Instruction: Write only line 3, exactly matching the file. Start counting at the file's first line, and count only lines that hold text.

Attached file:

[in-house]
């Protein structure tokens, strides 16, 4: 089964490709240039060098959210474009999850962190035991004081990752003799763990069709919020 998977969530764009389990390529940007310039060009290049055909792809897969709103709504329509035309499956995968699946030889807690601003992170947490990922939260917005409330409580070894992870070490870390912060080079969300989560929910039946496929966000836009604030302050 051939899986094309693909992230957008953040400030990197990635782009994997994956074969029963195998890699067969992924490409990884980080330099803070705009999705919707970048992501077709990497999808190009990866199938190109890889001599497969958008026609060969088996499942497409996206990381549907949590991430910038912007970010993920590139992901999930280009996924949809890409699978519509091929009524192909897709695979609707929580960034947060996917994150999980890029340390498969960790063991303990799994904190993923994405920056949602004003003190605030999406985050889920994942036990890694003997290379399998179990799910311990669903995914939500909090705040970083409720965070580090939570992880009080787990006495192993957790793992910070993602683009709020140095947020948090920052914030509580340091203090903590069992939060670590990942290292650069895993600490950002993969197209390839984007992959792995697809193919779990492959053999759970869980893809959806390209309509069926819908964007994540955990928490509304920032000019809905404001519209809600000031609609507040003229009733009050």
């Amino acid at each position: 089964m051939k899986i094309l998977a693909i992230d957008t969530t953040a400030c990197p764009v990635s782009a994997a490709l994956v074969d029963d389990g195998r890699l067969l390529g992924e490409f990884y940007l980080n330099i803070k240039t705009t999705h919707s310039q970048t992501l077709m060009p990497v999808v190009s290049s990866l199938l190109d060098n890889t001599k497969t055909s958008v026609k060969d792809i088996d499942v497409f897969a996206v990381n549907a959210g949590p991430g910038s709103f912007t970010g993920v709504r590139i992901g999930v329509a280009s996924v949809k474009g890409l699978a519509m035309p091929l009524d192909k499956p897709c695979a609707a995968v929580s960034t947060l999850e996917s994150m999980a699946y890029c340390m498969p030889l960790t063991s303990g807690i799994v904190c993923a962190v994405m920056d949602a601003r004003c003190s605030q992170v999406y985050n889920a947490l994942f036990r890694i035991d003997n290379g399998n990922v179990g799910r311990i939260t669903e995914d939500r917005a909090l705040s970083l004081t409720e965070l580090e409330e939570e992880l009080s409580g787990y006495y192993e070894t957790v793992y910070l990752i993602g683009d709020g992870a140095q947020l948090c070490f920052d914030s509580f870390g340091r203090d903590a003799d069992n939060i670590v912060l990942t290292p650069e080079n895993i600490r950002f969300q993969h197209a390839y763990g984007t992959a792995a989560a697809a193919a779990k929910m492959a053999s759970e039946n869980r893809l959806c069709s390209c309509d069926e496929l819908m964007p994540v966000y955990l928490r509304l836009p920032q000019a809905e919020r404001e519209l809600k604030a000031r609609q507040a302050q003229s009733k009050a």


């Amino acid at each position: 089964m051939k899986i094309l998977a693909i992230d957008t969530t953040a400030c990197p764009v990635s782009a994997a490709l994956v074969d029963d389990g195998r890699l067969l390529g992924e490409f990884y940007l980080n330099i803070k240039t705009t999705h919707s310039q970048t992501l077709m060009p990497v999808v190009s290049s990866l199938l190109d060098n890889t001599k497969t055909s958008v026609k060969d792809i088996d499942v497409f897969a996206v990381n549907a959210g949590p991430g910038s709103f912007t970010g993920v709504r590139i992901g999930v329509a280009s996924v949809k474009g890409l699978a519509m035309p091929l009524d192909k499956p897709c695979a609707a995968v929580s960034t947060l999850e996917s994150m999980a699946y890029c340390m498969p030889l960790t063991s303990g807690i799994v904190c993923a962190v994405m920056d949602a601003r004003c003190s605030q992170v999406y985050n889920a947490l994942f036990r890694i035991d003997n290379g399998n990922v179990g799910r311990i939260t669903e995914d939500r917005a909090l705040s970083l004081t409720e965070l580090e409330e939570e992880l009080s409580g787990y006495y192993e070894t957790v793992y910070l990752i993602g683009d709020g992870a140095q947020l948090c070490f920052d914030s509580f870390g340091r203090d903590a003799d069992n939060i670590v912060l990942t290292p650069e080079n895993i600490r950002f969300q993969h197209a390839y763990g984007t992959a792995a989560a697809a193919a779990k929910m492959a053999s759970e039946n869980r893809l959806c069709s390209c309509d069926e496929l819908m964007p994540v966000y955990l928490r509304l836009p920032q000019a809905e919020r404001e519209l809600k604030a000031r609609q507040a302050q003229s009733k009050a």